Too Fat to Fight

If Jonathan Swift traveled to the United States today, he would surely ditch the little guys, the big guys and the horses and just feature Gulliver being squashed flat by enormously fat people.

I drive across the US every year and I can report that there’s been a significant upswing in the blubbergraph. In  early October (in a 1990 Dodge 250 with five-speed and a Cummins engine)  I  drove east to west across America along Interstate 40 – much of the western portion is the old Route 66, famed in song and story —  which runs from Asheville, NC, to Nashville, Little Rock, Oklahoma City, Amarillo, Albuquerque and on through Arizona into California.

Every truck stop, every diner, every mall  offered its tumid diorama of  human hippos. We’re talking every age group here – starting with humpty-dumpty adolescents and ascending through the decades to 50-year olds, gigantic, stertorous and grey of countenance.  My friend Wilbur who runs a trailer park in South Carolina told me there’s a woman in one of his double-wides who’s up around 400 pounds and can’t get through the door even if she wanted to. She sits and watches tv all day and when she passes, Wilbur will have to get a giant can opener to rip open the side of the trailer to winch out her remains.

In Eureka, my local town here in northern California, a couple of years ago  they had to get new scales in the clinics and bigger MRI tubes. The Pentagon could probably make a buck or two for the taxpayer, selling torpedo launchers from decommissioned submarines for MRI conversion. It’s not quite what the swords-into-plowshares movement had in mind, but that’s America for you.

And it is America. I was just in Paris and in the course of a week Alya and I saw precisely one person – a young woman – who could be classed by a European as very plump. In America she’d be still dreaming of going to ballet school.

Of course there’s a lobby that says it’s all prejudice by the slim crowd, and fat people are perfectly normal – just a bit heftier. Websites devoted to this posture prate on unpersuasively about natural heftiness and the vile slurs of the diet industry. You read a lot about fat women being sexy, though not much about the kindred allurements of fat men – a discrimination  Titian and Rubens divined centuries ago. I remember picking up a magazine in the lefty book store in Pike Place, Seattle, a few years back called Fat Dykes and the Women Who Love Them and it’s true, on my observation, that a very fat Lesbian will not pine away for lack of slim young baby-dyke admirers of her inviting corpulence.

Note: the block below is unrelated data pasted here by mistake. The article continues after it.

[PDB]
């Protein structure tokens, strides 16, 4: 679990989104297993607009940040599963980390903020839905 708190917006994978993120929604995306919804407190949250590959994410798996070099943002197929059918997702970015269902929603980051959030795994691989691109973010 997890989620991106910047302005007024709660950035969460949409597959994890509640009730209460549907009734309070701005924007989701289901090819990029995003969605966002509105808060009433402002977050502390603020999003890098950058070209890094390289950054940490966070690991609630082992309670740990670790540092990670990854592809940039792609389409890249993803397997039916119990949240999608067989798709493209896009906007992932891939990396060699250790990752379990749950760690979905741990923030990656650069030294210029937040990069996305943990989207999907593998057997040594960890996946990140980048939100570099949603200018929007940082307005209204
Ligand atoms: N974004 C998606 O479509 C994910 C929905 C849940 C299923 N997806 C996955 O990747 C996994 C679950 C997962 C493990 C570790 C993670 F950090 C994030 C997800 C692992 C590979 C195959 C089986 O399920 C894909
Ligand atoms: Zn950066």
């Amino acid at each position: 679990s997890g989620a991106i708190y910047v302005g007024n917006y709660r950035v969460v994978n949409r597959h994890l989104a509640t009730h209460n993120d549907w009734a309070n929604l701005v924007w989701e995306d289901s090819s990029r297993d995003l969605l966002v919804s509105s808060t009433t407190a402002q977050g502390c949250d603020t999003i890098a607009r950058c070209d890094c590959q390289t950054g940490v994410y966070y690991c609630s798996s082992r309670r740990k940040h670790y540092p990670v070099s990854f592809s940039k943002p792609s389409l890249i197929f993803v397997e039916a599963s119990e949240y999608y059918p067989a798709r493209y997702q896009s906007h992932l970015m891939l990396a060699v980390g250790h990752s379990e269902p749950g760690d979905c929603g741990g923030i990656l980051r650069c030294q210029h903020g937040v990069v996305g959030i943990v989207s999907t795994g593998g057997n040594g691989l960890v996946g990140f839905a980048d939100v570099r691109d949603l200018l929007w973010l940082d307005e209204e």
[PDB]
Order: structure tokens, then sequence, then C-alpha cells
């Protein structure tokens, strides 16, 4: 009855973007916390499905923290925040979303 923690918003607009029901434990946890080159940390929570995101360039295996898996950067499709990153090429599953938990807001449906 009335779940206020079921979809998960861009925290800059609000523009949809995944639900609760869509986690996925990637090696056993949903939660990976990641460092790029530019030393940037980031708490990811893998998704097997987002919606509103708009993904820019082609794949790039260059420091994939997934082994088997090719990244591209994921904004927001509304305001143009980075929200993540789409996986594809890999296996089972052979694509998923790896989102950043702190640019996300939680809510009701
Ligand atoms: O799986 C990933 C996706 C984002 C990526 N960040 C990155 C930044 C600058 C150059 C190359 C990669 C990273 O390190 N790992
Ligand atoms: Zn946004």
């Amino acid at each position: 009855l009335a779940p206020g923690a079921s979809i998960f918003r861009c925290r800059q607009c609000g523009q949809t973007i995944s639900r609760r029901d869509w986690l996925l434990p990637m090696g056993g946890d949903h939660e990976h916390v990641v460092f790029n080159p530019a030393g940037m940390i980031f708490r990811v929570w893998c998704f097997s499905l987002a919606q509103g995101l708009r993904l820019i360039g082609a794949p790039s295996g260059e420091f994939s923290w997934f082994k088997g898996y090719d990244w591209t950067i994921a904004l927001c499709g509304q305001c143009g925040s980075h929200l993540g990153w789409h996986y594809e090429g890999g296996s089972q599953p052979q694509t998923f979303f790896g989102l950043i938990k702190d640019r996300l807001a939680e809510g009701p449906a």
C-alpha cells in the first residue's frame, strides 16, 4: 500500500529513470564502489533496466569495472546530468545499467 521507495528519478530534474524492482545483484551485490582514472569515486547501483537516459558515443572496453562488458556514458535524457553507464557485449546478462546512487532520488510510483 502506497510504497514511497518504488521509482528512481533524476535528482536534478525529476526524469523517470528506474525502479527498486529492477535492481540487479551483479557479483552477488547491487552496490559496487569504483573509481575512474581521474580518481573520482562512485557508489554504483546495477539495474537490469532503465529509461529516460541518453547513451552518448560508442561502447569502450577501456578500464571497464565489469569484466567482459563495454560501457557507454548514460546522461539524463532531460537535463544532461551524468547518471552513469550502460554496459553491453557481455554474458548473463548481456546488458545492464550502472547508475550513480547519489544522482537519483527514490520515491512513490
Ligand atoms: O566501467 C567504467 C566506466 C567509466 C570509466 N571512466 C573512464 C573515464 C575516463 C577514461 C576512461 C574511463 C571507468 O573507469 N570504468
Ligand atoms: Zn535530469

In this lobby’s tactful  thesaurus,  “fat” is the unusable f-word, and the last-resort term, “heavy”.  But the fat people I see across America don’t seem happy. Mostly they look beleaguered and sad as they chug on their carts down supermarket aisles pulling fat-enhancers off the shelves.  An 18-year old young woman waddling along, soda in one hand and a bag of cheetos in the other, would be cheerier if she was downsized by 50 per cent. The diabetics on their go-karts look absolutely wretched.

How did it happen?

Blame the obvious suspects: the fast food chains and the food industry whose chemists figure out the precise mixes of sugar and salt which will addict their customers.

Blame the decline of physical education in schools. Blame couches and tv sets. Blame the shriveled vistas of opportunity, the shrunken possibilities of political change, well understood by poor people, particularly the young.